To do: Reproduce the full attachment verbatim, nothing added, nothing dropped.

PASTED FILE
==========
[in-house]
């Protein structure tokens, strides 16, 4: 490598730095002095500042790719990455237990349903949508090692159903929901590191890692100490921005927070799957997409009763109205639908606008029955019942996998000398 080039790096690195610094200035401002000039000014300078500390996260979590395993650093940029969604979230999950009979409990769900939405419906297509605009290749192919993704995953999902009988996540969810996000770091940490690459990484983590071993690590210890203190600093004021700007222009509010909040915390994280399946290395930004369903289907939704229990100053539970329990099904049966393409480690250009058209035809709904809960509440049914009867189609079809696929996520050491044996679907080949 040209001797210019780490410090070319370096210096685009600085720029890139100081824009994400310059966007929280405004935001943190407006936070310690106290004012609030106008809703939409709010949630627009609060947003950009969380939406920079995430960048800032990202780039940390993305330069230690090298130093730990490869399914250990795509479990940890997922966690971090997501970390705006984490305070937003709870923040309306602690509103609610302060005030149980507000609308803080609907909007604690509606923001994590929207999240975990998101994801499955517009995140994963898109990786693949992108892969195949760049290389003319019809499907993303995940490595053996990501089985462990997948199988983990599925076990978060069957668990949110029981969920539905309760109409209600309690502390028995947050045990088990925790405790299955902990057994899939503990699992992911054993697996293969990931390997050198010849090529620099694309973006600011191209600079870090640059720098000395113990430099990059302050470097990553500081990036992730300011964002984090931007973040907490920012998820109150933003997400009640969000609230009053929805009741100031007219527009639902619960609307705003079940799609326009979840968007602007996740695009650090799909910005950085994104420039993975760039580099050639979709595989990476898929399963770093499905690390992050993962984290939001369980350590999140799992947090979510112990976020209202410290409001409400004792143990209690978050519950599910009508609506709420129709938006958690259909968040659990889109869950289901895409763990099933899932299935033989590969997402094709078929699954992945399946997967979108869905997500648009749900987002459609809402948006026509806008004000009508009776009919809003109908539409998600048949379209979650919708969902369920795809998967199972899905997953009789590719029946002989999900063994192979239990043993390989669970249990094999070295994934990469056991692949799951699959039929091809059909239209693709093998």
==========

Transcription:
[in-house]
């Protein structure tokens, strides 16, 4: 490598730095002095500042790719990455237990349903949508090692159903929901590191890692100490921005927070799957997409009763109205639908606008029955019942996998000398 080039790096690195610094200035401002000039000014300078500390996260979590395993650093940029969604979230999950009979409990769900939405419906297509605009290749192919993704995953999902009988996540969810996000770091940490690459990484983590071993690590210890203190600093004021700007222009509010909040915390994280399946290395930004369903289907939704229990100053539970329990099904049966393409480690250009058209035809709904809960509440049914009867189609079809696929996520050491044996679907080949 040209001797210019780490410090070319370096210096685009600085720029890139100081824009994400310059966007929280405004935001943190407006936070310690106290004012609030106008809703939409709010949630627009609060947003950009969380939406920079995430960048800032990202780039940390993305330069230690090298130093730990490869399914250990795509479990940890997922966690971090997501970390705006984490305070937003709870923040309306602690509103609610302060005030149980507000609308803080609907909007604690509606923001994590929207999240975990998101994801499955517009995140994963898109990786693949992108892969195949760049290389003319019809499907993303995940490595053996990501089985462990997948199988983990599925076990978060069957668990949110029981969920539905309760109409209600309690502390028995947050045990088990925790405790299955902990057994899939503990699992992911054993697996293969990931390997050198010849090529620099694309973006600011191209600079870090640059720098000395113990430099990059302050470097990553500081990036992730300011964002984090931007973040907490920012998820109150933003997400009640969000609230009053929805009741100031007219527009639902619960609307705003079940799609326009979840968007602007996740695009650090799909910005950085994104420039993975760039580099050639979709595989990476898929399963770093499905690390992050993962984290939001369980350590999140799992947090979510112990976020209202410290409001409400004792143990209690978050519950599910009508609506709420129709938006958690259909968040659990889109869950289901895409763990099933899932299935033989590969997402094709078929699954992945399946997967979108869905997500648009749900987002459609809402948006026509806008004000009508009776009919809003109908539409998600048949379209979650919708969902369920795809998967199972899905997953009789590719029946002989999900063994192979239990043993390989669970249990094999070295994934990469056991692949799951699959039929091809059909239209693709093998």